Location: Southwest corner of Golden Gate Park (near 48th Avenue and Lincoln Way)
A gift to the city from banker Samuel G. Murphy, the now-restored Murphy Windmill was the largest in the world when it was built. Able to pump 40,000 gallons of well water a day for park irrigation, its purpose was to save the city from the exorbitant costs that the private Spring Valley Water Company charged.
The Murphy Windmill, sometimes called the South Windmill, had a moment of fame when it appeared in a 1915 Charlie Chaplin movie, The Jitney Elopement.
Electric pumps replaced the windmill's reason for existence fairly quickly. The structure fell into great disrepair in the decades after World War II, and may have spent more decades without its massive spars and sails than with them. A long campaign to restore the Murphy Windmill ended in 2012, and today the blades can often been seen turning in the face of breezes from the Pacific.
From The Making of Golden Gate Park, The Growing Years: 1906-1950, Raymond H. Clary, 1987:
The Dutch windmill that had been built near Ocean Beach in 1902 was so popular with the Park Commission that they decided to build another one at the southwest corner of the park. Samuel G. Murphy, a local banker, came forward with $20,000 for the new mill. At a meeting of the Park Commission on June 7, 1907, the members voted to name the new windmill the 'Samuel G. Murphy Windmill,' and a local engineer by the name of Stutt was employed to prepare plans for the new mill at a fee of $300. On August 4, 1907, the plans were approved, and Superintendent McLaren was ordered to begin the construction at once. He was also instructed to estimate the cost of creating a lake that would serve as an irrigation reservoir when the new windmill was built. When McLaren reported that the lake could be built for $9,513, the commissioners ordered that the work be done as soon as the weather permitted. Not until April 11, 1908, were the windmill and reservoir completed. On that day Mayor Taylor and his wife, John McLaren and the park commissioners gathered to see the new windmill turn its sails for the first time. The structure pumped from the wells beneath it to the new lake a mile away on Middle Drive. In keeping with ongoing political practice, the lake was named after the president of the commission and became Metson Lake.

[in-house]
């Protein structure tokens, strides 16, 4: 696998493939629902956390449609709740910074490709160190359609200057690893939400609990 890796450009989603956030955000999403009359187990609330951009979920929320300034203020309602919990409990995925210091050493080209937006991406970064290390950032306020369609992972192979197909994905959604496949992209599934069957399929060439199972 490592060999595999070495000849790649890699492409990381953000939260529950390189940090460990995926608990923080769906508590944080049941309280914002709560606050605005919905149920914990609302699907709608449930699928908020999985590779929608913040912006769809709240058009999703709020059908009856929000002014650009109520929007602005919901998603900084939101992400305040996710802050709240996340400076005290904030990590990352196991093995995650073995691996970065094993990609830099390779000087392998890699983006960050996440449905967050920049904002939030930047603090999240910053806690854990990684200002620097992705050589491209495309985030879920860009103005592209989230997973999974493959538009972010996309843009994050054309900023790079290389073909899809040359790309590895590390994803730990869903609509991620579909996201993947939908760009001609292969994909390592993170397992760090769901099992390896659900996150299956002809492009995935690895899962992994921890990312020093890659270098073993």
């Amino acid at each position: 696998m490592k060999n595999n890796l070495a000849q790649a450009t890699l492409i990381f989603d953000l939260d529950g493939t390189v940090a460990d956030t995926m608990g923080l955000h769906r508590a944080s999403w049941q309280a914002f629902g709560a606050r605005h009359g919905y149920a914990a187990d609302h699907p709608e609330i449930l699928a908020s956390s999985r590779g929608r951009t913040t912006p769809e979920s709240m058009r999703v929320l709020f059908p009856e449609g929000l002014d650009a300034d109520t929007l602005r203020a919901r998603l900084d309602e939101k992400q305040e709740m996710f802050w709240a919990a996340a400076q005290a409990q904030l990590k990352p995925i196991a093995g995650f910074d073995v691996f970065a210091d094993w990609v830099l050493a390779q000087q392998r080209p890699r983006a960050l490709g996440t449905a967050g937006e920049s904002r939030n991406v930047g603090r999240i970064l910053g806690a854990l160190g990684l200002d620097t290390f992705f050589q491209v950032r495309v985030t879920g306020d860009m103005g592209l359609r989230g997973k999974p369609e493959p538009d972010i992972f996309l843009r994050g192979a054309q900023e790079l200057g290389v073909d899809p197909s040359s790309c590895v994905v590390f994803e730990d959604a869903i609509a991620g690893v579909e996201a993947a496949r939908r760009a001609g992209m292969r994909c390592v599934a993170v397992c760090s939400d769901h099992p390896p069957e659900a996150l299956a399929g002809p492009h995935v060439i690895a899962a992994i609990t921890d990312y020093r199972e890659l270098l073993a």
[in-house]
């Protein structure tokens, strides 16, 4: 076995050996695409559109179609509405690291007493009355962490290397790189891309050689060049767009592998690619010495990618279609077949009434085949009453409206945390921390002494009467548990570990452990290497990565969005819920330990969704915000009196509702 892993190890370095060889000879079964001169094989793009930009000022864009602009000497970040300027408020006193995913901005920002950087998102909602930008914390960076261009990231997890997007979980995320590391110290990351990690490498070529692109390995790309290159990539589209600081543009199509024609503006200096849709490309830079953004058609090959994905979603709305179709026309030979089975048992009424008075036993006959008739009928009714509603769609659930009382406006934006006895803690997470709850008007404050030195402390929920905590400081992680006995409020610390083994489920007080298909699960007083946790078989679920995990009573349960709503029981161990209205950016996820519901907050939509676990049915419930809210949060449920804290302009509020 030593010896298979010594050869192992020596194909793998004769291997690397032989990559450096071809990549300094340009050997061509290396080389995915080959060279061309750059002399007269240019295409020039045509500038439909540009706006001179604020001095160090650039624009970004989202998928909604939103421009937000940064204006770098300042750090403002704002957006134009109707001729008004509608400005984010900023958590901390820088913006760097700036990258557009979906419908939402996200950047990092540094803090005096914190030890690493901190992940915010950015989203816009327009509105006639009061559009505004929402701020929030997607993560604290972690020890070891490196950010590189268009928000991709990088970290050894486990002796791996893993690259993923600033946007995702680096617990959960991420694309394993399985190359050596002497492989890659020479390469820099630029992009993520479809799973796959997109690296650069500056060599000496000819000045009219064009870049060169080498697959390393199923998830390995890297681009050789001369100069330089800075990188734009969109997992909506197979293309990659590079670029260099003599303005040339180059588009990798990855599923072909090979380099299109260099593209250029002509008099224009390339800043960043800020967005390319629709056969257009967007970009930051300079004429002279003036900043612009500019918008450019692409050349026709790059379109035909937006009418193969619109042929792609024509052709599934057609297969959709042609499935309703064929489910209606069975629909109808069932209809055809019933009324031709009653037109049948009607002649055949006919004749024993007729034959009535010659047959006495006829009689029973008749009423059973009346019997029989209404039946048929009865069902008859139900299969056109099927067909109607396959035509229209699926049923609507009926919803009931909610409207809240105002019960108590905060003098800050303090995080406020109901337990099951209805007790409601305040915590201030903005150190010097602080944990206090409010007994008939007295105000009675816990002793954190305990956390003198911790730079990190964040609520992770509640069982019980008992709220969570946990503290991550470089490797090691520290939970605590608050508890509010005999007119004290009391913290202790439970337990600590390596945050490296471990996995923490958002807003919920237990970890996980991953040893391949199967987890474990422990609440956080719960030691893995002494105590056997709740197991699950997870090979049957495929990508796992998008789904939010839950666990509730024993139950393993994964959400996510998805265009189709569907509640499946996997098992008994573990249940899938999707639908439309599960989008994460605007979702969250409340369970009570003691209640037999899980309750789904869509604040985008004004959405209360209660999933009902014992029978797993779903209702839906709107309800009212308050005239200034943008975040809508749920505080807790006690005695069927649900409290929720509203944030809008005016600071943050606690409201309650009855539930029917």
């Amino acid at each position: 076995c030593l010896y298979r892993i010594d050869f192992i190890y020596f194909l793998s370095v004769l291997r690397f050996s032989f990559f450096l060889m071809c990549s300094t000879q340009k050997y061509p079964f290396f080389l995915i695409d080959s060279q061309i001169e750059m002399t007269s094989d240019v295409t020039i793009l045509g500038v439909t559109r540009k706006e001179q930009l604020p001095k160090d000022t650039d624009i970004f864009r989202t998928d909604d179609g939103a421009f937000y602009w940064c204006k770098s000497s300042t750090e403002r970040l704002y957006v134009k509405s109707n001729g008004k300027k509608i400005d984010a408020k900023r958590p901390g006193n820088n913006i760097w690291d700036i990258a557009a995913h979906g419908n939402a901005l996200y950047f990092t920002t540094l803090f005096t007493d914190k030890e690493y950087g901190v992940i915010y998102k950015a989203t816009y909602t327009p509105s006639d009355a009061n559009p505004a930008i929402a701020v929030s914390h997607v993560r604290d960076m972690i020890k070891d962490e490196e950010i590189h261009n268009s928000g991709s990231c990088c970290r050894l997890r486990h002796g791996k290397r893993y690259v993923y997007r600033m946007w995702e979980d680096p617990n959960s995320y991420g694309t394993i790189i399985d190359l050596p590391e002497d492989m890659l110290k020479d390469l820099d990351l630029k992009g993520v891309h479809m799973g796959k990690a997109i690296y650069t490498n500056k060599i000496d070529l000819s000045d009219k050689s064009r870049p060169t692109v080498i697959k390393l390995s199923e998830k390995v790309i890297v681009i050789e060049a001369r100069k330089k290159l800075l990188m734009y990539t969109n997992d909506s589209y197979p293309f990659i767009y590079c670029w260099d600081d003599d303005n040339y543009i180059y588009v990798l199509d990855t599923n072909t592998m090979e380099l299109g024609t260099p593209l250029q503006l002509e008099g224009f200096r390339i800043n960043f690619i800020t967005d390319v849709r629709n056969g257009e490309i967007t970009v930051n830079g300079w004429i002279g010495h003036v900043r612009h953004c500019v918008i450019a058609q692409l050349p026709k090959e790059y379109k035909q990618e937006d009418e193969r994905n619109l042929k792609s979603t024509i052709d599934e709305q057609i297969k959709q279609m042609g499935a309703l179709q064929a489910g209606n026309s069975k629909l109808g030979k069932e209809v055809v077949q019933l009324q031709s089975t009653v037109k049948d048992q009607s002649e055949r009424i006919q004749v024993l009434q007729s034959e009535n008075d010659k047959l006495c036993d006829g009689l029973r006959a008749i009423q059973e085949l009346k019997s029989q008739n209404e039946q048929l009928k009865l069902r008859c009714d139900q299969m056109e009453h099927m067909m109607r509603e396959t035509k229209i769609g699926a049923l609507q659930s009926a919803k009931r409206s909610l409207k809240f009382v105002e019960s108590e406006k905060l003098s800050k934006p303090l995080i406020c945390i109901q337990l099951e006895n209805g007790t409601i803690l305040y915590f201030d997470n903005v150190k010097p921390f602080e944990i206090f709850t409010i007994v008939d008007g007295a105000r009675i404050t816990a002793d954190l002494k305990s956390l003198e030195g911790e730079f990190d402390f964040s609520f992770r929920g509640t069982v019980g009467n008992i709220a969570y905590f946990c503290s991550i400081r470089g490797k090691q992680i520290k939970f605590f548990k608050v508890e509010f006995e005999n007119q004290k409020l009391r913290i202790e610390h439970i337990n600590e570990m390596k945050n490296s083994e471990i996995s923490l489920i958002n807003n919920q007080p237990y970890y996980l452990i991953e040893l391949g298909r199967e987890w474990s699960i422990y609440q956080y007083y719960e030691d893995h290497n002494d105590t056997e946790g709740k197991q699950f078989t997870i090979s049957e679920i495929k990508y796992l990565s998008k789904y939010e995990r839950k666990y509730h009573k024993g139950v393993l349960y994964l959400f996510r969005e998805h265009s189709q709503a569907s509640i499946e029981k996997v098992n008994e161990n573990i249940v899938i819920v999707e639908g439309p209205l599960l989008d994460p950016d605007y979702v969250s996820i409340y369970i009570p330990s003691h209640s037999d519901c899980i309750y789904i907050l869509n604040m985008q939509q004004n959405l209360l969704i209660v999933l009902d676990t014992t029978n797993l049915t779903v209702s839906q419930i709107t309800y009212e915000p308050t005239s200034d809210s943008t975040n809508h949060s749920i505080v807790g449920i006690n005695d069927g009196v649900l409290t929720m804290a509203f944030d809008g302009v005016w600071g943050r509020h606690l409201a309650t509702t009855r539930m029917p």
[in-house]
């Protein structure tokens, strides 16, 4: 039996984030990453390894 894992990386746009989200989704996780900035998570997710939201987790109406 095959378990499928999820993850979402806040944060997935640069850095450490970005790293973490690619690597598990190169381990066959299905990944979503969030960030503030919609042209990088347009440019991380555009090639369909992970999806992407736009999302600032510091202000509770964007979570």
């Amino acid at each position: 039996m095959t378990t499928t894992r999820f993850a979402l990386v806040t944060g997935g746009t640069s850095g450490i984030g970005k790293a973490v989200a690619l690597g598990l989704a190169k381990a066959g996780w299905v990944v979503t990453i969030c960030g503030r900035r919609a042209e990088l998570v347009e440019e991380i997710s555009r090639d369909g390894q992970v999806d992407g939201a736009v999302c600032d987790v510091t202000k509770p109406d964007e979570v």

According to the [San Francisco] Examiner, the windmill had cost $22,000. The Pacific Lumber Company donated the two spars for the windmill. These spars were 2 feet square at the hub and 8 inches square at the tip. They were 114 feet long, and each was cut from a single log.
W.J. Dingee, the former commissioner, donated 1,500 tons of concrete for the mill and Louis Sloss donated the copper dome.
The Dutch Windmill, built in 1902, had been covered with cedar shingles, but the Murphy Mill was covered with slate shingles. It is interesting to note that former Commissioner W.J. Dingee owned or controlled most of the slate mines in California.
And more on the windmill from Mr. Clary's excellent book:
Superintendent (Julius) Girod reported in October  that one of the spars of the Murphy Windmill was in such a state of dry rot it was in danger of falling. If it fell, it would probably destroy the entire structure. He estimated that the removal would cost $800, and the board decided to petition the mayor for monies from the emergency fund to remove the spar.
The following month, the mayor approved the request. A contract was awarded to J. Philip Murphy Company to do the work on the Murphy Windmill for $750.
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Page launched 11 September 2001; Updated 11 October 2013.